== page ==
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The Silence Before The Storm In Oil Markets

The Silence Before The Storm In Oil Markets

Current market volatility may seem…

Mexico Set To Lose Billions From Auction Delay

Gulf of Mexico

Mexico will lose billions as a result of the new government’s decision to delay oil and gas auctions while it reviews all contracts awarded by the previous government over the three years since it began holding auctions for oil and gas blocks.

"Every year you don't have a bidding, it's going to cost you $1 billion," said a commissioner from Mexico’s hydrocarbons commission, Hector Moreira Rodriguez, as quoted by S&P Global Platts.

Yet the losses would not just be directly financial. A delay in tenders will also interfere with President Andres Manuel Lopez Obrador’s plans to boost Mexico’s oil production to 2.4 million bpd by 2024. According to Rodriguez, with the delay, the country’s crude oil production will grow by 300,000 bpd less over the next ten years than otherwise.

Mexico’s current oil production stands at about 1.84 million bpd, of which 60 percent is exported. Production has been falling steadily and the tenders organized by the previous government were instrumental in reversing the decline.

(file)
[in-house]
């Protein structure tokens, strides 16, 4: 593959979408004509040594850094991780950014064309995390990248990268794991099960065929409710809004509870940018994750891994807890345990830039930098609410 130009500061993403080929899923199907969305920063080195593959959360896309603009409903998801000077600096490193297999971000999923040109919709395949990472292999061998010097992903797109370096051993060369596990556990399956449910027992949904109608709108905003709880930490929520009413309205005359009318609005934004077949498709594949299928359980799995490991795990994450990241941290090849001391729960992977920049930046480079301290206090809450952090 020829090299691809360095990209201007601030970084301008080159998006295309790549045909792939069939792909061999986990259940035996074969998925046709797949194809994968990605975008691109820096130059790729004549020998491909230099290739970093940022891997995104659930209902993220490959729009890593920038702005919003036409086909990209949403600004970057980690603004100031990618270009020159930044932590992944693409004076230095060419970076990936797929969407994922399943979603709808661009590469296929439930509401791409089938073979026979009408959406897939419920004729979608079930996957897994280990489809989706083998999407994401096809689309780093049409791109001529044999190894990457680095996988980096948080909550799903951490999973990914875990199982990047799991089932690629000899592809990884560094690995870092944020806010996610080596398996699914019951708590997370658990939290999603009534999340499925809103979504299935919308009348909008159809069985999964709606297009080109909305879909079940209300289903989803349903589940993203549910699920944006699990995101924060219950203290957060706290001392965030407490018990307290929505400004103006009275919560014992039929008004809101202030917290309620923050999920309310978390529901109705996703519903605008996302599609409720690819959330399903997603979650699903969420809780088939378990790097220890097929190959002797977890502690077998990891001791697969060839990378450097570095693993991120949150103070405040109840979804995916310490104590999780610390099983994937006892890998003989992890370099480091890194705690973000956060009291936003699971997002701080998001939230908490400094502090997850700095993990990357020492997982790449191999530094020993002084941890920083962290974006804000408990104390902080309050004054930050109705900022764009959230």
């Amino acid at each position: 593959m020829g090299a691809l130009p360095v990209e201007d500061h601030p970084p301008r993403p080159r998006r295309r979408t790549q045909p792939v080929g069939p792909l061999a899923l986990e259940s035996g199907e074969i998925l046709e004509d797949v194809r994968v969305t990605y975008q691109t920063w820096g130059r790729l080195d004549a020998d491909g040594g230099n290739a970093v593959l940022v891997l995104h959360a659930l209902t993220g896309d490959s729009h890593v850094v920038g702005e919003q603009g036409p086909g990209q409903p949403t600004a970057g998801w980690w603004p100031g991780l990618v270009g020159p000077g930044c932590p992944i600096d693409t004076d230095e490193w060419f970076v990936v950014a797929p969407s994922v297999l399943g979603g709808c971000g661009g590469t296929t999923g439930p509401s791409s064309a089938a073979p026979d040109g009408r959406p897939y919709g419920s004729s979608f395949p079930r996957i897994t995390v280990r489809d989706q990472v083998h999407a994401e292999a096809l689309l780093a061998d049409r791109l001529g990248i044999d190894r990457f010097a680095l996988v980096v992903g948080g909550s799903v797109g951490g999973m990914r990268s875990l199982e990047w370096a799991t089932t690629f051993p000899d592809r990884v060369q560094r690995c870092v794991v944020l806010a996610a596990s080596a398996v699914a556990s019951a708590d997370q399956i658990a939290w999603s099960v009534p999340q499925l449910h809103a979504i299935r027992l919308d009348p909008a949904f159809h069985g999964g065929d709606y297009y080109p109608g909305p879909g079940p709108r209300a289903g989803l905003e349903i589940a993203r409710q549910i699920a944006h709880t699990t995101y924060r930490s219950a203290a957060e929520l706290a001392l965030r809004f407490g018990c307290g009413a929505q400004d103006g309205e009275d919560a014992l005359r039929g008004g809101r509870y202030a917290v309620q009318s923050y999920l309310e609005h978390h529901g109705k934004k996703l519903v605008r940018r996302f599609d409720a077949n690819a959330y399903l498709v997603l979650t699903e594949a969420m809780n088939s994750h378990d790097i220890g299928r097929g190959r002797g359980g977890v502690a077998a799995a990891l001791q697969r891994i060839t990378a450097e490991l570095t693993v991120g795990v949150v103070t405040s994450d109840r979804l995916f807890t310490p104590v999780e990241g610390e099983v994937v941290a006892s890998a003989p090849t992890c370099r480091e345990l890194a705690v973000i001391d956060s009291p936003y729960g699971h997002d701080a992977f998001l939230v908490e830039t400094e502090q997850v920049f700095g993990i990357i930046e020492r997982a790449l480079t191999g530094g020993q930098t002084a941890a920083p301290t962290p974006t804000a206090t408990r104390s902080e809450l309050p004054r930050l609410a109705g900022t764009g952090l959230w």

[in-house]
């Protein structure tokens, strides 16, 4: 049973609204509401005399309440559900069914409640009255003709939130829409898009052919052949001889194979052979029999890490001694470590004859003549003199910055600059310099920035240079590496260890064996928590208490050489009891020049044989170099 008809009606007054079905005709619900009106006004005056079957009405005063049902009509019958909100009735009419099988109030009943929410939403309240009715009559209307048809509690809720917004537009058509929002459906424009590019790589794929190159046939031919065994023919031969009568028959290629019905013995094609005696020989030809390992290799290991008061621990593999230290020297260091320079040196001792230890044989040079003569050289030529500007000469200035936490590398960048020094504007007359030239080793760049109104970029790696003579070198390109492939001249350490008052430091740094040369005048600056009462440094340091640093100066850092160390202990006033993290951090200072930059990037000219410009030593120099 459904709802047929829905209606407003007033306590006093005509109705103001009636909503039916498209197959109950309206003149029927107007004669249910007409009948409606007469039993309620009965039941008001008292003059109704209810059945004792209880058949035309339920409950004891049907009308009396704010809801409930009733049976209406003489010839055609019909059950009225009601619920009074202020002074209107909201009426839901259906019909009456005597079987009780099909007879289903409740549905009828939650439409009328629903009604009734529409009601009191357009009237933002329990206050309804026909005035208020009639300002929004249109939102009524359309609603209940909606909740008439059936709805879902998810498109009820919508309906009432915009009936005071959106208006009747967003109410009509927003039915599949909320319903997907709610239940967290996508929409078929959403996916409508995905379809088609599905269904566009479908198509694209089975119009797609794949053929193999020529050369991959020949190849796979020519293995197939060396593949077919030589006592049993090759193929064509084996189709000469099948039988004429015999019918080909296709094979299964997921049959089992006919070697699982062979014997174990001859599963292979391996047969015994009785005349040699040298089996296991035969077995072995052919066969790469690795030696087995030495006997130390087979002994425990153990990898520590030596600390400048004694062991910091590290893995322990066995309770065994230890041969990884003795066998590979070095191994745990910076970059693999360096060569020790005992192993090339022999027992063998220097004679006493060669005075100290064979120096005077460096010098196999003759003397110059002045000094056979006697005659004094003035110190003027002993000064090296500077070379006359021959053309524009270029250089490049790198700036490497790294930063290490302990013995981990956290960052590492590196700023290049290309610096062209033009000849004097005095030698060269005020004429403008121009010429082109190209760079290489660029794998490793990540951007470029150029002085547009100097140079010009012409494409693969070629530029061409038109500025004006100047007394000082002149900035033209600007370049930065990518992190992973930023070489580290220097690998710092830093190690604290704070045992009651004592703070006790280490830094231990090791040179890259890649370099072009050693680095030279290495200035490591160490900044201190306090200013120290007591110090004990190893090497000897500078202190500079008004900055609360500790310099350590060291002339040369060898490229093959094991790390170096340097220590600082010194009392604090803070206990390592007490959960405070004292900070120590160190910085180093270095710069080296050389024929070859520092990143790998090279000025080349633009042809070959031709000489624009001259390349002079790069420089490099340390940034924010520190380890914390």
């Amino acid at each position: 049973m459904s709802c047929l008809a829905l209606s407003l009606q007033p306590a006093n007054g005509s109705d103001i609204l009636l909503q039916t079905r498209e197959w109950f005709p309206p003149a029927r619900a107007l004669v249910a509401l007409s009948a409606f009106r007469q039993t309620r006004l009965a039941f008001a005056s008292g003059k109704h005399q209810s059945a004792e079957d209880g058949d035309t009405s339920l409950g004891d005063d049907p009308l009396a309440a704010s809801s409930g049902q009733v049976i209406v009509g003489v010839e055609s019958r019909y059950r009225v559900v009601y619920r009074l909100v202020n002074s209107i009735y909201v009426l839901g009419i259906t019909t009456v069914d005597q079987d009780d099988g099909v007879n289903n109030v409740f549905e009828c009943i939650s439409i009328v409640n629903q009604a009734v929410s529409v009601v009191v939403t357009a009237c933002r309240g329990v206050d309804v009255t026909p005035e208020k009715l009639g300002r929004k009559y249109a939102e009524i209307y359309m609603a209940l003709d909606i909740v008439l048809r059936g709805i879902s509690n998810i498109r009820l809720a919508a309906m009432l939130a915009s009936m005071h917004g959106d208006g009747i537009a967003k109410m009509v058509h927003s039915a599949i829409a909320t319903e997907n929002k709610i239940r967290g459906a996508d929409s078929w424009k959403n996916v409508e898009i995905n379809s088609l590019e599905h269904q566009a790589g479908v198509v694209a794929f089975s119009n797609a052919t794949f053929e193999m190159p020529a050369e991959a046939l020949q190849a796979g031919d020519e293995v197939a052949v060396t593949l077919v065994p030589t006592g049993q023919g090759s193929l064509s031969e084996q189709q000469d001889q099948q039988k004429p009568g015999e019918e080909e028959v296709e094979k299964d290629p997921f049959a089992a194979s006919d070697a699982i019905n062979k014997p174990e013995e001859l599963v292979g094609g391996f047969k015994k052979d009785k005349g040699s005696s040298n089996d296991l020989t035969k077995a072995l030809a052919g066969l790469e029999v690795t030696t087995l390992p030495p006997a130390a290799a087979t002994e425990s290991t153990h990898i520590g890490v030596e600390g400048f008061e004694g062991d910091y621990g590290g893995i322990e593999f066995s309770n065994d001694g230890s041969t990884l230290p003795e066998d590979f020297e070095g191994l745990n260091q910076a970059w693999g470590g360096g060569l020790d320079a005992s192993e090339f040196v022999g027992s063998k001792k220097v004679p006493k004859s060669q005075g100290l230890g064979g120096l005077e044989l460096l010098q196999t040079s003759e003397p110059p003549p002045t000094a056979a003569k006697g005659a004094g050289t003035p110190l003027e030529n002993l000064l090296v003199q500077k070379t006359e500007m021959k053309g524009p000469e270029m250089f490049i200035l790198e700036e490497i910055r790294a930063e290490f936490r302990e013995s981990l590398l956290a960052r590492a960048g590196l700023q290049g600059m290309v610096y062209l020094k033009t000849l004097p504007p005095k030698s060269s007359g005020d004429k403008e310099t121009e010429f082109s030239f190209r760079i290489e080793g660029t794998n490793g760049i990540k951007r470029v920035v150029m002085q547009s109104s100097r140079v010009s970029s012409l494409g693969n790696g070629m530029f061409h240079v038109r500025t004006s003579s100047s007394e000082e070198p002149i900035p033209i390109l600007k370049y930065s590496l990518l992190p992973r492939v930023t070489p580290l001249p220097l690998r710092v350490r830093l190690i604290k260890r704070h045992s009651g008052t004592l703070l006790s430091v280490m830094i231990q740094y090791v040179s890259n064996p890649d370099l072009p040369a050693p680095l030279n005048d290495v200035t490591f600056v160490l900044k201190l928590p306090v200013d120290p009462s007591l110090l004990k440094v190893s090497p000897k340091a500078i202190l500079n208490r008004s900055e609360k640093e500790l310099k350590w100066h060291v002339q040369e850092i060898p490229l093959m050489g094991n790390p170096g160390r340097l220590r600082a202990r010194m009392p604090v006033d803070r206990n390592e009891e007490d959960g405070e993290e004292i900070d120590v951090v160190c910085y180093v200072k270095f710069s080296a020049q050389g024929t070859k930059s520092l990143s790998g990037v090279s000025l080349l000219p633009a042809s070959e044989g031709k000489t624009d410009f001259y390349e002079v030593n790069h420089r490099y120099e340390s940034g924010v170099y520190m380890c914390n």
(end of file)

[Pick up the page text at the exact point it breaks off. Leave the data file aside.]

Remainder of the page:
Now the government is reviewing more than 100 contracts for signs of corruption. It has also had to bail out Pemex, which has turned the company into the most indebted in the world with the load at US$107 billion. Last month, Obrador announced a US$5.5-billion rescue package for the company, including US$3.9 billion in a direct cash injection and US$16 billion in guaranteed revenues.

Yet, according to industry insiders who talked to S&P Global Platts, even if the auctions are renewed before all contracts are reviewed, chances are Mexico will not be able to reach its production growth goals.

The reasons for this are natural depletion at legacy fields and an insufficient number of new discoveries. This should make the resumption of auctions all the more necessary if anything, especially coupled with the government’s ambition to reduce the country’s reliance on imported natural gas from the United States.

By Irina Slav for Oilprice.com

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